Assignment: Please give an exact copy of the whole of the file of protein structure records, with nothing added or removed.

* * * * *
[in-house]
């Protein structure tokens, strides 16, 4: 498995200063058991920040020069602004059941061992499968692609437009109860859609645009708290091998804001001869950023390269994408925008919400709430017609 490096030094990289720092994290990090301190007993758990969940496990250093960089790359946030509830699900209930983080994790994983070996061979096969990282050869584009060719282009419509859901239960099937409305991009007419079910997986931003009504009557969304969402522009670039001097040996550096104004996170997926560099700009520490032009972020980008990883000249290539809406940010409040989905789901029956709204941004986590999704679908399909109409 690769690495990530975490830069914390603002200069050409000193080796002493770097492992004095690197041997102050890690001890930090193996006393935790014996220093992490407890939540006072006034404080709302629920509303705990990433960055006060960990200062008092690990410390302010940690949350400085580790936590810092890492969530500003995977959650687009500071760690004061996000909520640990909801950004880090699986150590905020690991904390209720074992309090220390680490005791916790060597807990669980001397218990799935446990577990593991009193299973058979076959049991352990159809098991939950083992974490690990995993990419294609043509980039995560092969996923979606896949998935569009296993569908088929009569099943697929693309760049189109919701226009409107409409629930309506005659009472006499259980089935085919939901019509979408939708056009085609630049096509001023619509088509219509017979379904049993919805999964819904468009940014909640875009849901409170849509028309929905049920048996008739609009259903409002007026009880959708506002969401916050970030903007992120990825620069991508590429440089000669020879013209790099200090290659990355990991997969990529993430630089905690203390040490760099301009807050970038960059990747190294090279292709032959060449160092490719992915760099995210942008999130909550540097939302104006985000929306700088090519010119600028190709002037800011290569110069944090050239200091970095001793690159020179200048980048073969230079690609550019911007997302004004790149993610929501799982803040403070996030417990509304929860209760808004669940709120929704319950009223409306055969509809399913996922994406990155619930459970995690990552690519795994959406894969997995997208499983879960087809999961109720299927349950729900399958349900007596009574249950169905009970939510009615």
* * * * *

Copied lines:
[in-house]
């Protein structure tokens, strides 16, 4: 498995200063058991920040020069602004059941061992499968692609437009109860859609645009708290091998804001001869950023390269994408925008919400709430017609 490096030094990289720092994290990090301190007993758990969940496990250093960089790359946030509830699900209930983080994790994983070996061979096969990282050869584009060719282009419509859901239960099937409305991009007419079910997986931003009504009557969304969402522009670039001097040996550096104004996170997926560099700009520490032009972020980008990883000249290539809406940010409040989905789901029956709204941004986590999704679908399909109409 690769690495990530975490830069914390603002200069050409000193080796002493770097492992004095690197041997102050890690001890930090193996006393935790014996220093992490407890939540006072006034404080709302629920509303705990990433960055006060960990200062008092690990410390302010940690949350400085580790936590810092890492969530500003995977959650687009500071760690004061996000909520640990909801950004880090699986150590905020690991904390209720074992309090220390680490005791916790060597807990669980001397218990799935446990577990593991009193299973058979076959049991352990159809098991939950083992974490690990995993990419294609043509980039995560092969996923979606896949998935569009296993569908088929009569099943697929693309760049189109919701226009409107409409629930309506005659009472006499259980089935085919939901019509979408939708056009085609630049096509001023619509088509219509017979379904049993919805999964819904468009940014909640875009849901409170849509028309929905049920048996008739609009259903409002007026009880959708506002969401916050970030903007992120990825620069991508590429440089000669020879013209790099200090290659990355990991997969990529993430630089905690203390040490760099301009807050970038960059990747190294090279292709032959060449160092490719992915760099995210942008999130909550540097939302104006985000929306700088090519010119600028190709002037800011290569110069944090050239200091970095001793690159020179200048980048073969230079690609550019911007997302004004790149993610929501799982803040403070996030417990509304929860209760808004669940709120929704319950009223409306055969509809399913996922994406990155619930459970995690990552690519795994959406894969997995997208499983879960087809999961109720299927349950729900399958349900007596009574249950169905009970939510009615």